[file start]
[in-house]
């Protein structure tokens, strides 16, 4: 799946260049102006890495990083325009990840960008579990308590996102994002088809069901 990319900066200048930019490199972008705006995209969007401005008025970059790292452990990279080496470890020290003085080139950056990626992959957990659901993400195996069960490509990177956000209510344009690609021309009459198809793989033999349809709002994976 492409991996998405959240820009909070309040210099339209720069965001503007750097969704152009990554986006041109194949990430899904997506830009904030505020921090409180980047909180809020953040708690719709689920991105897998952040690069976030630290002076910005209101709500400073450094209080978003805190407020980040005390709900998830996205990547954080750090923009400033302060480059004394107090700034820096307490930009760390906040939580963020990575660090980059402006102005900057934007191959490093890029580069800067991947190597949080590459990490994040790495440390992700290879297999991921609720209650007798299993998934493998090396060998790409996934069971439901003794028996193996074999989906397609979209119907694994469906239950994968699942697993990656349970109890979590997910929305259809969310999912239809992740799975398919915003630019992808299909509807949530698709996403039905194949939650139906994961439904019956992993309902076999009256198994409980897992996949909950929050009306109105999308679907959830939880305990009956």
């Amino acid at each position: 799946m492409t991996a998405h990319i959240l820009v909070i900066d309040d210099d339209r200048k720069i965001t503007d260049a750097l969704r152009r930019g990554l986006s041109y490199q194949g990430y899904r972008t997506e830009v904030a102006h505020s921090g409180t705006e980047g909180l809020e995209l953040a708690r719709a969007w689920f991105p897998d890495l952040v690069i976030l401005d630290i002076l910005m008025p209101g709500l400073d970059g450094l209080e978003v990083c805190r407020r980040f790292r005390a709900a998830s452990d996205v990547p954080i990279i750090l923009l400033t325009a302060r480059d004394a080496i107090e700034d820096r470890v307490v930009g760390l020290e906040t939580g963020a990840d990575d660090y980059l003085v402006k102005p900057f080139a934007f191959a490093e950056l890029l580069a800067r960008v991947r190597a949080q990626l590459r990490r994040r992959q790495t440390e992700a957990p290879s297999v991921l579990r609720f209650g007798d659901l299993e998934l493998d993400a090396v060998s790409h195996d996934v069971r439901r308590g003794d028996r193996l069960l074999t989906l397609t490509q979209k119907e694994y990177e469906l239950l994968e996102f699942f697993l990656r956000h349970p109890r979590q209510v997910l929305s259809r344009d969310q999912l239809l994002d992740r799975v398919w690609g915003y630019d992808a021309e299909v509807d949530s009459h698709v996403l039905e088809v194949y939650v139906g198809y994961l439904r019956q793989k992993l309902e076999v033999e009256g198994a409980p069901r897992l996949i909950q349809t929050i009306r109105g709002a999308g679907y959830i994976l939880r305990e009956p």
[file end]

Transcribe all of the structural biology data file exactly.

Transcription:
[in-house]
């Protein structure tokens, strides 16, 4: 799946260049102006890495990083325009990840960008579990308590996102994002088809069901 990319900066200048930019490199972008705006995209969007401005008025970059790292452990990279080496470890020290003085080139950056990626992959957990659901993400195996069960490509990177956000209510344009690609021309009459198809793989033999349809709002994976 492409991996998405959240820009909070309040210099339209720069965001503007750097969704152009990554986006041109194949990430899904997506830009904030505020921090409180980047909180809020953040708690719709689920991105897998952040690069976030630290002076910005209101709500400073450094209080978003805190407020980040005390709900998830996205990547954080750090923009400033302060480059004394107090700034820096307490930009760390906040939580963020990575660090980059402006102005900057934007191959490093890029580069800067991947190597949080590459990490994040790495440390992700290879297999991921609720209650007798299993998934493998090396060998790409996934069971439901003794028996193996074999989906397609979209119907694994469906239950994968699942697993990656349970109890979590997910929305259809969310999912239809992740799975398919915003630019992808299909509807949530698709996403039905194949939650139906994961439904019956992993309902076999009256198994409980897992996949909950929050009306109105999308679907959830939880305990009956």
């Amino acid at each position: 799946m492409t991996a998405h990319i959240l820009v909070i900066d309040d210099d339209r200048k720069i965001t503007d260049a750097l969704r152009r930019g990554l986006s041109y490199q194949g990430y899904r972008t997506e830009v904030a102006h505020s921090g409180t705006e980047g909180l809020e995209l953040a708690r719709a969007w689920f991105p897998d890495l952040v690069i976030l401005d630290i002076l910005m008025p209101g709500l400073d970059g450094l209080e978003v990083c805190r407020r980040f790292r005390a709900a998830s452990d996205v990547p954080i990279i750090l923009l400033t325009a302060r480059d004394a080496i107090e700034d820096r470890v307490v930009g760390l020290e906040t939580g963020a990840d990575d660090y980059l003085v402006k102005p900057f080139a934007f191959a490093e950056l890029l580069a800067r960008v991947r190597a949080q990626l590459r990490r994040r992959q790495t440390e992700a957990p290879s297999v991921l579990r609720f209650g007798d659901l299993e998934l493998d993400a090396v060998s790409h195996d996934v069971r439901r308590g003794d028996r193996l069960l074999t989906l397609t490509q979209k119907e694994y990177e469906l239950l994968e996102f699942f697993l990656r956000h349970p109890r979590q209510v997910l929305s259809r344009d969310q999912l239809l994002d992740r799975v398919w690609g915003y630019d992808a021309e299909v509807d949530s009459h698709v996403l039905e088809v194949y939650v139906g198809y994961l439904r019956q793989k992993l309902e076999v033999e009256g198994a409980p069901r897992l996949i909950q349809t929050i009306r109105g709002a999308g679907y959830i994976l939880r305990e009956p």